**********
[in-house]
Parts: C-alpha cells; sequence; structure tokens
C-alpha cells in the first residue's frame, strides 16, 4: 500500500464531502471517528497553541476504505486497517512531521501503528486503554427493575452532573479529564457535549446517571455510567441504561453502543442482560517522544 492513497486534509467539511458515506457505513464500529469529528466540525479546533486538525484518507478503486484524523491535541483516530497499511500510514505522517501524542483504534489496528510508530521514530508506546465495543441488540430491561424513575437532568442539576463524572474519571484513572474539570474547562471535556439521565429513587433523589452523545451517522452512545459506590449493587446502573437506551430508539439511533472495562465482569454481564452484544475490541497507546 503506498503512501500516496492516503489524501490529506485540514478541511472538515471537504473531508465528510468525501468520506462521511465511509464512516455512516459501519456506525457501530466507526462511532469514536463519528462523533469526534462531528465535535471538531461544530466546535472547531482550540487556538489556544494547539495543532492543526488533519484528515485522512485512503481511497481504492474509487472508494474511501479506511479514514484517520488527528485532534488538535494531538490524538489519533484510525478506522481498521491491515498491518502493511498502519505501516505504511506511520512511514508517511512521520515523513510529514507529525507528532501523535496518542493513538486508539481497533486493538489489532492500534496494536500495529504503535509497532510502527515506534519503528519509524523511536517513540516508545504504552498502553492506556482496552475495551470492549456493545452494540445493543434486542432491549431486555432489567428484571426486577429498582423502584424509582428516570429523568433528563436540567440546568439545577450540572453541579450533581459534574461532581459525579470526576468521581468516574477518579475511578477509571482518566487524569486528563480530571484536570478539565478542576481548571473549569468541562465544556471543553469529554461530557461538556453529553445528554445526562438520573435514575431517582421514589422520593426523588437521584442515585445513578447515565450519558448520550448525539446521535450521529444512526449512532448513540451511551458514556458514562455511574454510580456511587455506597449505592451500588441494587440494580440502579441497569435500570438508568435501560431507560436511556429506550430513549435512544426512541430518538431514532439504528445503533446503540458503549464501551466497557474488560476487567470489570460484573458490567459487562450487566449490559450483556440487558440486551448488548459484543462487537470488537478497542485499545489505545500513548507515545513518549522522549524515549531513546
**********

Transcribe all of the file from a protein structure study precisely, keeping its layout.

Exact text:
[in-house]
Parts: C-alpha cells; sequence; structure tokens
C-alpha cells in the first residue's frame, strides 16, 4: 500500500464531502471517528497553541476504505486497517512531521501503528486503554427493575452532573479529564457535549446517571455510567441504561453502543442482560517522544 492513497486534509467539511458515506457505513464500529469529528466540525479546533486538525484518507478503486484524523491535541483516530497499511500510514505522517501524542483504534489496528510508530521514530508506546465495543441488540430491561424513575437532568442539576463524572474519571484513572474539570474547562471535556439521565429513587433523589452523545451517522452512545459506590449493587446502573437506551430508539439511533472495562465482569454481564452484544475490541497507546 503506498503512501500516496492516503489524501490529506485540514478541511472538515471537504473531508465528510468525501468520506462521511465511509464512516455512516459501519456506525457501530466507526462511532469514536463519528462523533469526534462531528465535535471538531461544530466546535472547531482550540487556538489556544494547539495543532492543526488533519484528515485522512485512503481511497481504492474509487472508494474511501479506511479514514484517520488527528485532534488538535494531538490524538489519533484510525478506522481498521491491515498491518502493511498502519505501516505504511506511520512511514508517511512521520515523513510529514507529525507528532501523535496518542493513538486508539481497533486493538489489532492500534496494536500495529504503535509497532510502527515506534519503528519509524523511536517513540516508545504504552498502553492506556482496552475495551470492549456493545452494540445493543434486542432491549431486555432489567428484571426486577429498582423502584424509582428516570429523568433528563436540567440546568439545577450540572453541579450533581459534574461532581459525579470526576468521581468516574477518579475511578477509571482518566487524569486528563480530571484536570478539565478542576481548571473549569468541562465544556471543553469529554461530557461538556453529553445528554445526562438520573435514575431517582421514589422520593426523588437521584442515585445513578447515565450519558448520550448525539446521535450521529444512526449512532448513540451511551458514556458514562455511574454510580456511587455506597449505592451500588441494587440494580440502579441497569435500570438508568435501560431507560436511556429506550430513549435512544426512541430518538431514532439504528445503533446503540458503549464501551466497557474488560476487567470489570460484573458490567459487562450487566449490559450483556440487558440486551448488548459484543462487537470488537478497542485499545489505545500513548507515545513518549522522549524515549531513546